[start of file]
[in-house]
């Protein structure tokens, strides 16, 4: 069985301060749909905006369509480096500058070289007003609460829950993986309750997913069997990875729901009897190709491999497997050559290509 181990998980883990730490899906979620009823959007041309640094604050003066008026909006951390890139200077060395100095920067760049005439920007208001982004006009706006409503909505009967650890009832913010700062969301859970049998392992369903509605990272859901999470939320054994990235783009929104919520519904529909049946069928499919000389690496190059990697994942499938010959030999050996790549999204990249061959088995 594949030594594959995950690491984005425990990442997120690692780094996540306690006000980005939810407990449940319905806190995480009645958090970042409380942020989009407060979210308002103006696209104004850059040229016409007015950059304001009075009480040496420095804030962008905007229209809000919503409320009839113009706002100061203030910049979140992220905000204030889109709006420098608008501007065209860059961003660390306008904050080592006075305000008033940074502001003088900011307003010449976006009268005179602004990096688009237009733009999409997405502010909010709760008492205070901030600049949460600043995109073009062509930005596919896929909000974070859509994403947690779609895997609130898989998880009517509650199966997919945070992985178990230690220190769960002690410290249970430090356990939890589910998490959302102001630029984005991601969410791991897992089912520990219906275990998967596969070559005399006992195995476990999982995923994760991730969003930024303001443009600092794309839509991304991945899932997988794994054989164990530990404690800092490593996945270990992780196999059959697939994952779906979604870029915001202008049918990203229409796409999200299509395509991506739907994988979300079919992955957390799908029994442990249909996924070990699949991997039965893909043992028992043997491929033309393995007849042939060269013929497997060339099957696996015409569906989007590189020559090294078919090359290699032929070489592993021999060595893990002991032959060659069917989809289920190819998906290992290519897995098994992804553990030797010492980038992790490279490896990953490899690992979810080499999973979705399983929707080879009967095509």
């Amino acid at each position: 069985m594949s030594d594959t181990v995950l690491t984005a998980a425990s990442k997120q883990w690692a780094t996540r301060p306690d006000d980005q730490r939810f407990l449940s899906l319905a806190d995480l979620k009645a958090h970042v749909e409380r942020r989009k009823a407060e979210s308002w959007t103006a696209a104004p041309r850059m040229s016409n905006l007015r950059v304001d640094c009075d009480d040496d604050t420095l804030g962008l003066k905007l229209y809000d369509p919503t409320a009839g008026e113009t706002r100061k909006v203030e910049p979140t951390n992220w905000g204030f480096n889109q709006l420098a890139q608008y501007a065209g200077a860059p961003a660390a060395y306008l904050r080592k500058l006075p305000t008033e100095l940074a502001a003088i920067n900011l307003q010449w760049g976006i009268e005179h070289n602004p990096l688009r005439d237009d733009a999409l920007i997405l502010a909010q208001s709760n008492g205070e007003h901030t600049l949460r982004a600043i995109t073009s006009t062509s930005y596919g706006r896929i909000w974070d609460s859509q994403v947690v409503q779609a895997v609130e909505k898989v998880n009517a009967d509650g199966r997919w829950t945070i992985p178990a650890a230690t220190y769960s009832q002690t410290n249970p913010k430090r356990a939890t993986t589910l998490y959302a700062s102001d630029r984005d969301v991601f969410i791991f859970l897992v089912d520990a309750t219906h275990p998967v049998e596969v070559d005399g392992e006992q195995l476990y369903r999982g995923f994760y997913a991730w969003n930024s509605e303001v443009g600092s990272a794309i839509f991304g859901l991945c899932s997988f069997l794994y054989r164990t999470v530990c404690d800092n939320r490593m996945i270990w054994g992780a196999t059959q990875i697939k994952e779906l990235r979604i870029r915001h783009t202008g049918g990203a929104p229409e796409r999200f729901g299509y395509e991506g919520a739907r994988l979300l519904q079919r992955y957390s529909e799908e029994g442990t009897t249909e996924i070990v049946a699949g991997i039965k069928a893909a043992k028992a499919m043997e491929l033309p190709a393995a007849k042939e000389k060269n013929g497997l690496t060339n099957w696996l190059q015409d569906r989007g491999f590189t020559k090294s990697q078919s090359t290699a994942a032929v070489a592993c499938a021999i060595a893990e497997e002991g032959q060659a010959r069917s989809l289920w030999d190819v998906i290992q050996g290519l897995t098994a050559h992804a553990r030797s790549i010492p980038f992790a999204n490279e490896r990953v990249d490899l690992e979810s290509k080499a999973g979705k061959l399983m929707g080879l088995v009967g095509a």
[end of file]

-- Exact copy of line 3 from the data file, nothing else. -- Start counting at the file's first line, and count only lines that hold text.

């Amino acid at each position: 069985m594949s030594d594959t181990v995950l690491t984005a998980a425990s990442k997120q883990w690692a780094t996540r301060p306690d006000d980005q730490r939810f407990l449940s899906l319905a806190d995480l979620k009645a958090h970042v749909e409380r942020r989009k009823a407060e979210s308002w959007t103006a696209a104004p041309r850059m040229s016409n905006l007015r950059v304001d640094c009075d009480d040496d604050t420095l804030g962008l003066k905007l229209y809000d369509p919503t409320a009839g008026e113009t706002r100061k909006v203030e910049p979140t951390n992220w905000g204030f480096n889109q709006l420098a890139q608008y501007a065209g200077a860059p961003a660390a060395y306008l904050r080592k500058l006075p305000t008033e100095l940074a502001a003088i920067n900011l307003q010449w760049g976006i009268e005179h070289n602004p990096l688009r005439d237009d733009a999409l920007i997405l502010a909010q208001s709760n008492g205070e007003h901030t600049l949460r982004a600043i995109t073009s006009t062509s930005y596919g706006r896929i909000w974070d609460s859509q994403v947690v409503q779609a895997v609130e909505k898989v998880n009517a009967d509650g199966r997919w829950t945070i992985p178990a650890a230690t220190y769960s009832q002690t410290n249970p913010k430090r356990a939890t993986t589910l998490y959302a700062s102001d630029r984005d969301v991601f969410i791991f859970l897992v089912d520990a309750t219906h275990p998967v049998e596969v070559d005399g392992e006992q195995l476990y369903r999982g995923f994760y997913a991730w969003n930024s509605e303001v443009g600092s990272a794309i839509f991304g859901l991945c899932s997988f069997l794994y054989r164990t999470v530990c404690d800092n939320r490593m996945i270990w054994g992780a196999t059959q990875i697939k994952e779906l990235r979604i870029r915001h783009t202008g049918g990203a929104p229409e796409r999200f729901g299509y395509e991506g919520a739907r994988l979300l519904q079919r992955y957390s529909e799908e029994g442990t009897t249909e996924i070990v049946a699949g991997i039965k069928a893909a043992k028992a499919m043997e491929l033309p190709a393995a007849k042939e000389k060269n013929g497997l690496t060339n099957w696996l190059q015409d569906r989007g491999f590189t020559k090294s990697q078919s090359t290699a994942a032929v070489a592993c499938a021999i060595a893990e497997e002991g032959q060659a010959r069917s989809l289920w030999d190819v998906i290992q050996g290519l897995t098994a050559h992804a553990r030797s790549i010492p980038f992790a999204n490279e490896r990953v990249d490899l690992e979810s290509k080499a999973g979705k061959l399983m929707g080879l088995v009967g095509a």